In 2004, the New York Giants and the Los Angeles Chargers made a trade that would forever change the course of both franchises. Moments after the Chargers selected Eli Manning with the first pick in the NFL draft, the team traded him to the Giants for Philip Rivers.
That deal had massive repercussions for both clubs. The Chargers used the extra picks to build a consistent winner around Rivers. The Giants held on to Osi Umenyiora, whose pass-rushing prowess helped Manning lead the team to two Super Bowl wins.
While both teams benefitted greatly, the Chargers never won the Super Bowl under general manager A.J. Smith. Despite that, Smith says trading away Manning was “the most satisfying moment for me in my career,” according to SB Nation.
“[The trade] was the most satisfying moment for me in my career and I really mean that. I would say that if I was ever fortunate to win a Super Bowl, I’m sure it would’ve trumped that, but I don’t know that. I gotta tell you there was a lot of highs and lows in the business, but that moment was the greatest high for me as an executive for an organization.”
As Smith explains, the deal netted the Chargers with enough draft picks to select Shawne Merriman and kicker Nate Kaeding. Both guys played big roles in the team’s success from 2004 to 2009.
More importantly, though, Smith was happy he took some of the power away from Manning and his agent, Tom Condon.
“When I heard emphatically from Tom Condon and Archie Manning ‘don’t take us,’ that hit me — call me a traditionalist — it hit me the wrong way,” Smith said. “I decided I was not going to play this game with them and I flipped it, in my view, to an unknown where they didn’t know what I’m going to do or how this is going to unfold — they really didn’t.”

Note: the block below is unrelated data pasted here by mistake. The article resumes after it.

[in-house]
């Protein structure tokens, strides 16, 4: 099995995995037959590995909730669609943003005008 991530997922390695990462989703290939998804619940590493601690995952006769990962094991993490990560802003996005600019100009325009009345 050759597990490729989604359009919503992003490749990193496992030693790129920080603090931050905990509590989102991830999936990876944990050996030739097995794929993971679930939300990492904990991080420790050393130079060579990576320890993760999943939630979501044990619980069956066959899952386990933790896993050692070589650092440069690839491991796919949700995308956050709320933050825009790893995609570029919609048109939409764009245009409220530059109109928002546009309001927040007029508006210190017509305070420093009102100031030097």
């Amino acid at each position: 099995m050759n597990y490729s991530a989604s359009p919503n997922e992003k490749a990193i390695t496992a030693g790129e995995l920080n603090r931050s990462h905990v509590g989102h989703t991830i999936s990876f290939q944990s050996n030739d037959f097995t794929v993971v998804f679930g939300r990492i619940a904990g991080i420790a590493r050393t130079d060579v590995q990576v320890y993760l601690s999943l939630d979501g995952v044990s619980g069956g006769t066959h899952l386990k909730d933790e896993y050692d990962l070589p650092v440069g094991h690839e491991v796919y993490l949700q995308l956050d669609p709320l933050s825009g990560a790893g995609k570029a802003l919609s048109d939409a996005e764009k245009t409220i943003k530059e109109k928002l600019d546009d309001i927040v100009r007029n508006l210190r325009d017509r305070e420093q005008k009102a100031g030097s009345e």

Prior to that draft, Manning and his crew told the Chargers he would not play for the team if they selected him. Despite that warning, the Chargers still took Manning, but managed to trade him almost immediately.
There’s a reason that Giants-Chargers trade came together so quickly. Smith says he leaked the exact time he was planning to call the Giants to initiate trade talks. Smith knew that information would get back to Giants general manager Ernie Accorsi, who could then take a few days to figure out what offers they would accept to get Manning. When Smith called, it didn’t come as a surprise to Accorsi. He was ready to make the deal.
In the end, it all worked out. Both Manning and Rivers have strong cases for the Hall of Fame. And while Smith — who retired in 2015 — never won a Super Bowl with Rivers, his 2004 draft planted the seeds that would take the Chargers to the playoffs six times over the next 10 seasons.
While Smith is out of the game, Rivers is still around. If Rivers can win a Super Bowl in one of his final seasons, maybe Smith will have a new “most satisfying moment” of his career.
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